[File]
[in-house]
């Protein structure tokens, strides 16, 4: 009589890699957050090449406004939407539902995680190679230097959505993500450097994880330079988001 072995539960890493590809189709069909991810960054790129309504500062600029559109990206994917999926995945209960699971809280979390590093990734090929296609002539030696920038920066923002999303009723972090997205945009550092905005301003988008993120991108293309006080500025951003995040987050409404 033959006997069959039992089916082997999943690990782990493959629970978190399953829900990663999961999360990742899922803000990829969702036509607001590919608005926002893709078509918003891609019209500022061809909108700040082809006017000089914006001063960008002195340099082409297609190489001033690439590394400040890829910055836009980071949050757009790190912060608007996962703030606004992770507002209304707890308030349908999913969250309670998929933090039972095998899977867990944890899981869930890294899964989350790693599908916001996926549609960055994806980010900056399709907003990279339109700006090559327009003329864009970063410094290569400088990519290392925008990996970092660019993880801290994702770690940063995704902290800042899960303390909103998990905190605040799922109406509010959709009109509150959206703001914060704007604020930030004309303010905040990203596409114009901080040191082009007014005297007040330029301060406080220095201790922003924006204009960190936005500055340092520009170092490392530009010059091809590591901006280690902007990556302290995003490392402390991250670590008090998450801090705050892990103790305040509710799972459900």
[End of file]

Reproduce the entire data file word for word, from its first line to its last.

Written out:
[in-house]
């Protein structure tokens, strides 16, 4: 009589890699957050090449406004939407539902995680190679230097959505993500450097994880330079988001 072995539960890493590809189709069909991810960054790129309504500062600029559109990206994917999926995945209960699971809280979390590093990734090929296609002539030696920038920066923002999303009723972090997205945009550092905005301003988008993120991108293309006080500025951003995040987050409404 033959006997069959039992089916082997999943690990782990493959629970978190399953829900990663999961999360990742899922803000990829969702036509607001590919608005926002893709078509918003891609019209500022061809909108700040082809006017000089914006001063960008002195340099082409297609190489001033690439590394400040890829910055836009980071949050757009790190912060608007996962703030606004992770507002209304707890308030349908999913969250309670998929933090039972095998899977867990944890899981869930890294899964989350790693599908916001996926549609960055994806980010900056399709907003990279339109700006090559327009003329864009970063410094290569400088990519290392925008990996970092660019993880801290994702770690940063995704902290800042899960303390909103998990905190605040799922109406509010959709009109509150959206703001914060704007604020930030004309303010905040990203596409114009901080040191082009007014005297007040330029301060406080220095201790922003924006204009960190936005500055340092520009170092490392530009010059091809590591901006280690902007990556302290995003490392402390991250670590008090998450801090705050892990103790305040509710799972459900």